The 20th Division was transferred to the command of Lieutenant General Watts and XIX Corps to reinforce their right flank. They occupied a defensive line in between the villages of Mézières and Démuin, with 59th Brigade on the right up to the main Amiens road, the 61st on the left and the 60th (including 11 DLI) in reserve west of the road from Démuin to Moreuil. The French held Mézières itself. The reserve positions came under heavy artillery fire, which killed Lieutenant-Colonel Welch of 6 KSLI.

During the morning of Good Friday, 29 March, the Germans drove the French out of Mézières. At 3.15 pm, 11 DLI was ordered to take part in the recapture of the village. Their ranks consisted of ten officers and about 130 men. The men of 12 KRRC and 12 RB attacked the village from the southwest, while 11 DLI and 11 RB worked through the wood on the northwest, with a company from 2nd Scottish Rifles on their right. There was little in the way of artillery support.

At 4 pm, they launched their attack out of the wood that had been their overnight bivouac. Emerging from the trees, the Durhams faced a dash across open ground directly into trench mortar and machine gun fire. Nevertheless Captain Pemberton managed to reach the village with about twenty men, and remained there in an attempt to hold the village until only two men were left, before pulling back. Similarly, 2nd Lieutenant King reached the village with a Lewis gun, but by then all his men had been hit and they were forced to retire. Both officers were awarded the MC for their actions. A third group got into the village square and put three German trench mortars out of action. Despite the brave efforts by all the units involved, none were able to hold the village. Finding themselves trapped from behind by concealed parties of the enemy, they were forced to fight their way back to their original lines. The survivors were ordered back to take up a defensive line between Thennes and Hourges.

Inevitably the losses were heavy, in terms of those killed, wounded and captured. The battalion now consisted of a mere four officers and thirty-four men. Four of those killed are commemorated at Pozières: 2nd Lieutenant Frederick Arnott, and Privates Joseph Barnard, John O’Brien and Clifford Pollard. Sergeant J. M. Craggs is buried at Mézières. Private Victor Anderson died of wounds from a previous day and is buried at Namps-au-val. Lieutenant Bushell, 2nd Lieutenant Ellwood and 2nd Lieutenant Applegarth were taken prisoner. Applegarth had been shot in the chest and died from a tetanus infection on 8 April in a German Field Hospital near Beaufort-on-Somme. His remains were exhumed after the war and buried at Caix, north east of Moreuil, not far from where he fought his last battle.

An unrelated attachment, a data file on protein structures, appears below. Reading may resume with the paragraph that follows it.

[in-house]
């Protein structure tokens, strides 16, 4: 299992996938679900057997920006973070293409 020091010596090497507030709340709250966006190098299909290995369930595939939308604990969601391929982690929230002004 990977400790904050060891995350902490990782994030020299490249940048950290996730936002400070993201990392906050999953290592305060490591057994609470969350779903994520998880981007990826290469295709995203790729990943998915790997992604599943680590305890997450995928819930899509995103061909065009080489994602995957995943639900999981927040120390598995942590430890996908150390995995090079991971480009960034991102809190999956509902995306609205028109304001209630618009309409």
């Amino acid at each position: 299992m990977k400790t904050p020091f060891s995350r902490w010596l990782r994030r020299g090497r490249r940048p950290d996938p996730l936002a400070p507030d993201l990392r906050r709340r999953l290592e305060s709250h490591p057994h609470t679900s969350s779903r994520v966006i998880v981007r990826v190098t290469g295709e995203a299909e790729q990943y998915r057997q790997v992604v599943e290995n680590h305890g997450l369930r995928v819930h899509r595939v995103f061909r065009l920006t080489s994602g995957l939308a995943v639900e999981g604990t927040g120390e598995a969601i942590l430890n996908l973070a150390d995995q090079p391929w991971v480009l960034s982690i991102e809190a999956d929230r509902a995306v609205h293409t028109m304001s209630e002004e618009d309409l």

On repatriation after the war, both Bushell and Ellwood were interviewed to provide accounts of their capture. Bushell (originally from B Company) had command of one officer and twenty-five men. They had worked their way through a dense copse, but as they emerged came under such heavy fire that they had to lie down. The other officer was missing and several of the men were out of action. Bushell kept the others down in the hope of being able to make another advance when the enfilade fire died down. As they were only about fifty yards from the German machine guns and in plain view, neither advance nor retreat were options. When the firing did cease, it was because the Germans had worked their way round into the copse behind. Bushell had little option but to surrender.

Ellwood was in charge of what was referred to as D Company, consisting of himself, two officers and about thirty men, of whom some twenty-five were recently acquired reinforcements and new to action. His party worked their way through the wood into heavy machine gun fire, coming from the houses directly opposite. He was hit and concussed. As with Bushell, he found himself surrounded by Germans who had worked their way round behind and he and his two surviving men were forced to surrender. Lt Col Hayes wrote later to reassure the family that there was hope that their missing son would be found: ‘I am writing to you about your son, The only news that I can give you is not good. He fell badly hit and fell into German hands, consequently is reported wounded and missing. He was on my headquarter’s staff as Lewis gun officer and was not only a fine subaltern, but a personal friend, and as a friend I refuse to believe the worst till I get proof of it.’ He continued in much the same vein, praising Ellwood’s coolness under fire and qualities as a friend and comrade: ‘All we know is that he got up under terrific machine gun fire and walked forward and said “Come on you fellows” and then he fell hit in the body.’ Hayes was relying on second hand testimony or imagination, as he had been away recovering from the effects of gas poisoning and did not arrive back to the battalion until the morning of 31 March.